But, they got that slapped down in Federal Court. Judge Florence-Marie Cooper has ruled that a) the government can’t take the trademark, and b) even if they could, they have no right to go around confiscating patches or other items containing the mark from private citizens who are not under indictment.
…even if the Court were to assume that the collective membership mark is subject to forfeiture, the Court finds no statutory authority to seize property bearing the mark from third parties…. only defendants’ interests in the RICO enterprise and the proceeds from their racketeering activity are subject to forfeiture.
So, the Mongols get to keep their patch, and the Feds have to stop making searches and seizures on the basis of merely possessing it.
If you’d like to add another motorcycle–or two–to your garage, and you don’t have the scratch for a new one, then you might be interested in the Great California Garage Sale going on in Sacramento this week. As you may have heard, the state of California is…ummm…a bit short of cash. So the state is going all out and selling cars, motorcycles, computers, and just about everything else they can think of in a big state garage sale. The sale and auction will take place in Sacramento on Friday and Saturday, 28-29 Aug 09.
They’ve got at least 5 BMW R1150RTP’s from the highway patrol, which you could probably pick up for a decent price. I’ve seen some other bikes listed there, too, probably confiscated from drug dealers and whatnot.
You’ll probably get a better price there than you would from a regular dealer, anyway.
If you live in bear country, you probably already know not to keep food in a car, because bears will tear a car apart to get at a box of donuts, or whatever. Now, it appears that even transporting food may be a problem. Especially in a motorcycle.
Wells and his wife had taken his 2004 Harley-Davidson motorcycle out to get a pizza for dinner. They put the leftovers in the tour pack on the back of the motorcycle for the ride home.
“We got home around six, took the pizza out of it right away and put it in the refrigerator,” said Wells.
Three hours later they heard something outside, near where his motorcycle was parked. Wells went outside to investigate.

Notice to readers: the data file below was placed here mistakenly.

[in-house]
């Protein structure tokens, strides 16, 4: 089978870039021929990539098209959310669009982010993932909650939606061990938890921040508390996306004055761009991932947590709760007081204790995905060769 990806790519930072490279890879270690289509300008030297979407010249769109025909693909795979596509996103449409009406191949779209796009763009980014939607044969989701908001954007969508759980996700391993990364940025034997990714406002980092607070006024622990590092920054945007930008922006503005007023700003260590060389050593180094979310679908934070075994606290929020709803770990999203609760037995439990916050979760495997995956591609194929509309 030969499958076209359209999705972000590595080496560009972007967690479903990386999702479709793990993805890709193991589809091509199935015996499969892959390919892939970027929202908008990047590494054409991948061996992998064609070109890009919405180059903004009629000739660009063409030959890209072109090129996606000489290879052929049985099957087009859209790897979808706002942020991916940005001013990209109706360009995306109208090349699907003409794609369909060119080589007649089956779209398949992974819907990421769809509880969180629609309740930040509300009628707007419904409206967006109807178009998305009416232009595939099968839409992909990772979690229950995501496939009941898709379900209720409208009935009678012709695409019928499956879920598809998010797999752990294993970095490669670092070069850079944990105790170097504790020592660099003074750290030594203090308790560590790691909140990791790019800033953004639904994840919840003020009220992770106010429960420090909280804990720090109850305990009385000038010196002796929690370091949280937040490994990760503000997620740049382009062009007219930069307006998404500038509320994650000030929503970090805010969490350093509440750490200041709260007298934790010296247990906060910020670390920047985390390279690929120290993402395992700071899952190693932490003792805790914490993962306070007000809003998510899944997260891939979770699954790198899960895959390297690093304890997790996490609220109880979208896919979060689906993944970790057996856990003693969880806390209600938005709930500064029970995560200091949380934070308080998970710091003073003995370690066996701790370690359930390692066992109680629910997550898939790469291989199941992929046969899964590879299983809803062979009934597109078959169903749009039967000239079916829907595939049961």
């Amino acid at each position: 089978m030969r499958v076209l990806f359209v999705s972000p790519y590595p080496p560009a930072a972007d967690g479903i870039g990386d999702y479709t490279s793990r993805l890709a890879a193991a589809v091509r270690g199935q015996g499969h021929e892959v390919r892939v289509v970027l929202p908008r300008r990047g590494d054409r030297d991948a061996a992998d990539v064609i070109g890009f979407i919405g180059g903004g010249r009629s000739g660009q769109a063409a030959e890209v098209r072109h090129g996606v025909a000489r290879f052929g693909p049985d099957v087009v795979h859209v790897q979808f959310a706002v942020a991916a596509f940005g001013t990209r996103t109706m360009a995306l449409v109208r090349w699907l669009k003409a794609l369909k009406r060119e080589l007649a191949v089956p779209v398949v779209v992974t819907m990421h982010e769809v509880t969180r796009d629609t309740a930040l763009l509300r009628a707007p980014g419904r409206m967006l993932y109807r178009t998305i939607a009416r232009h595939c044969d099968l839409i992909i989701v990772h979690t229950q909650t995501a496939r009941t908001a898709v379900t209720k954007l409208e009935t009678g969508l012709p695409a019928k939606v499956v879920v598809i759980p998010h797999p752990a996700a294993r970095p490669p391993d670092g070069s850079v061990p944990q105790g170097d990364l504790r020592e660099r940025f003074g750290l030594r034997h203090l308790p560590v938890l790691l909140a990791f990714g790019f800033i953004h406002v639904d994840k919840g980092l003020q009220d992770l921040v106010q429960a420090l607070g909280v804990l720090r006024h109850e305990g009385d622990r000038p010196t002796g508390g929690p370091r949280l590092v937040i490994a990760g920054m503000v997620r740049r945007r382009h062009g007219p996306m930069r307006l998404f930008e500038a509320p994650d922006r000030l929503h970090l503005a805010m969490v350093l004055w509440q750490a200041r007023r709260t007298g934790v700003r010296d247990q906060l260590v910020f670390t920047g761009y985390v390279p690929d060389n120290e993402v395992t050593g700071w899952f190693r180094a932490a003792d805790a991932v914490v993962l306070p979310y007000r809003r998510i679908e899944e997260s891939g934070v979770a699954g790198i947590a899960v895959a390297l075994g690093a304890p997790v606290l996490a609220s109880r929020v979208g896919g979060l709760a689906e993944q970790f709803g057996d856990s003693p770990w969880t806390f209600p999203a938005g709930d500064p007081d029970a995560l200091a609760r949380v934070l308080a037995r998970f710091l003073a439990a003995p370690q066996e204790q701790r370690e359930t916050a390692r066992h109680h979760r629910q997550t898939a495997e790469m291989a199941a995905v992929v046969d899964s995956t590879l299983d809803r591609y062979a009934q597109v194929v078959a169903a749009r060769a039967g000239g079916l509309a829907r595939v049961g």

“I came around and shined the flashlight and my bike was on its side and a bear cub was on top and another bear cub was behind it and the momma was right there too,” remembers Wells.
The bears ripped the tour pack apart trying to get to where the pizza at one time had been. In the process they did around $3,000 damage to the bike.
So, three hours later, just the 3 hour-old smell of pizza in this guy’s tour trunk was enough to get it seriously molested.
And you thought deer were a problem…
In case you haven’t been keeping up with current events, things are slow in the economy. We went to the local mall Friday night to see about getting a part for our dishwasher, and the place was a ghost town. After finishing up at the mall, we also went to a popular local eatery. We were one of three parties in the place. All the rest of the tables were empty.
This afternoon, I went to Escondido Cycle Center, and North County Yamaha. I was the only customer in NCY–another customer was leaving as I arrived–and one of two customers as ECC. Dead, dead, dead.
Interestingly, the sales guy at NCC couldn’t have been less interested in trying to sell me a bike. Since I have an insurance settlement coming from my accident last December, I am looking at possibilities for a second bike. Something small and hooligan-like, but without the cramped riding position of the Gixxer or CBR. I went to NCY because they have Triumphs there, and wanted to look into a Speed Triple 1050. I told the sales guy what I was after, and he said, “I don’t know mcuh about it. It has a good torque range. Broad. why not go sit on it and see if you like it.” He then turned on his heel and left me to my own devices. Apparently, trying to sell a motorcycle didn’t fit into his schedule this afternoon.
And, keep in mind that this is their chief sales guy, and as far as I could tell, the only sales rep there. I’ve seen him there before, and his whole vibe was that I was being a pain in the ass for trying to engage him.
The sales guy at ECC, on the other hand, was knowledgeable, and showed me not only the sportbikes, but an array of standard bikes that have same sportbike engines, but more comfy ergos. Totally different sales experience.
Sometimes the guys at NCY are helpful, and sometimes they act like they’d rather you just didnt show up at their door at all. When sales are as bad as they are currently, you’d think they would deep-six the latter attitude.
The National Highway Transportation Safety Board has just released a survey on drunk/drugged driving in the US. Overall, the numbers look pretty good. The number of people driving under the influence continues to decline.
A new roadside survey by the National Highway Traffic Safety Administration confirms a continuing decline in the percentage of legally intoxicated drivers
In 1973, 7.5 percent of drivers had a blood alcohol concentration (BAC) of .08 or higher. In the latest survey, that figure had fallen to 2.2 percent. A BAC of .08 or higher is now above the legal limit in all 50 states and the District of Columbia.
But, as it often is, the devil is in the details. Motorcyclists are the most likely set of drivers to be operating their vehicles while under the influence.